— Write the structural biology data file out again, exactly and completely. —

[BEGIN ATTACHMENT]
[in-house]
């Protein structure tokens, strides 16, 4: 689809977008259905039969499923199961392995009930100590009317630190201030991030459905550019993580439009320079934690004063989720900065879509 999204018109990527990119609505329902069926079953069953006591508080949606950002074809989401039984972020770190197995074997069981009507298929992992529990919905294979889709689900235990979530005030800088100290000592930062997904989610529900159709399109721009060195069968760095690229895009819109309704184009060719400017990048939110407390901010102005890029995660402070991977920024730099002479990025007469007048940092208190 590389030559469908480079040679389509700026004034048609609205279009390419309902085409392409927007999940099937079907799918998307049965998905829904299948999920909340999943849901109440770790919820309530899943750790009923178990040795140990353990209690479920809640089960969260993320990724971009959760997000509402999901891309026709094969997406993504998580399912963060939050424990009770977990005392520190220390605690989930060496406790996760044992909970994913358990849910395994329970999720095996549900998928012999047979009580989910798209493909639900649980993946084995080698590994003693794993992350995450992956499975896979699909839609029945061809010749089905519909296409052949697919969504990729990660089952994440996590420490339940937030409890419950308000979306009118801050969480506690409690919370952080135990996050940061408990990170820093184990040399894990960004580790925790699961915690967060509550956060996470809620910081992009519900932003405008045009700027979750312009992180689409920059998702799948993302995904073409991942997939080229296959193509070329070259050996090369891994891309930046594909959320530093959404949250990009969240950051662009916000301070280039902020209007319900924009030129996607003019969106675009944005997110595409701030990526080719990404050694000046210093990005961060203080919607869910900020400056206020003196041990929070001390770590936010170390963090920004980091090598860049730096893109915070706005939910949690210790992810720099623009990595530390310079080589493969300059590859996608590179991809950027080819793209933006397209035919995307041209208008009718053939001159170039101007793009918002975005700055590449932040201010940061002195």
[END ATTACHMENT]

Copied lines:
[in-house]
């Protein structure tokens, strides 16, 4: 689809977008259905039969499923199961392995009930100590009317630190201030991030459905550019993580439009320079934690004063989720900065879509 999204018109990527990119609505329902069926079953069953006591508080949606950002074809989401039984972020770190197995074997069981009507298929992992529990919905294979889709689900235990979530005030800088100290000592930062997904989610529900159709399109721009060195069968760095690229895009819109309704184009060719400017990048939110407390901010102005890029995660402070991977920024730099002479990025007469007048940092208190 590389030559469908480079040679389509700026004034048609609205279009390419309902085409392409927007999940099937079907799918998307049965998905829904299948999920909340999943849901109440770790919820309530899943750790009923178990040795140990353990209690479920809640089960969260993320990724971009959760997000509402999901891309026709094969997406993504998580399912963060939050424990009770977990005392520190220390605690989930060496406790996760044992909970994913358990849910395994329970999720095996549900998928012999047979009580989910798209493909639900649980993946084995080698590994003693794993992350995450992956499975896979699909839609029945061809010749089905519909296409052949697919969504990729990660089952994440996590420490339940937030409890419950308000979306009118801050969480506690409690919370952080135990996050940061408990990170820093184990040399894990960004580790925790699961915690967060509550956060996470809620910081992009519900932003405008045009700027979750312009992180689409920059998702799948993302995904073409991942997939080229296959193509070329070259050996090369891994891309930046594909959320530093959404949250990009969240950051662009916000301070280039902020209007319900924009030129996607003019969106675009944005997110595409701030990526080719990404050694000046210093990005961060203080919607869910900020400056206020003196041990929070001390770590936010170390963090920004980091090598860049730096893109915070706005939910949690210790992810720099623009990595530390310079080589493969300059590859996608590179991809950027080819793209933006397209035919995307041209208008009718053939001159170039101007793009918002975005700055590449932040201010940061002195």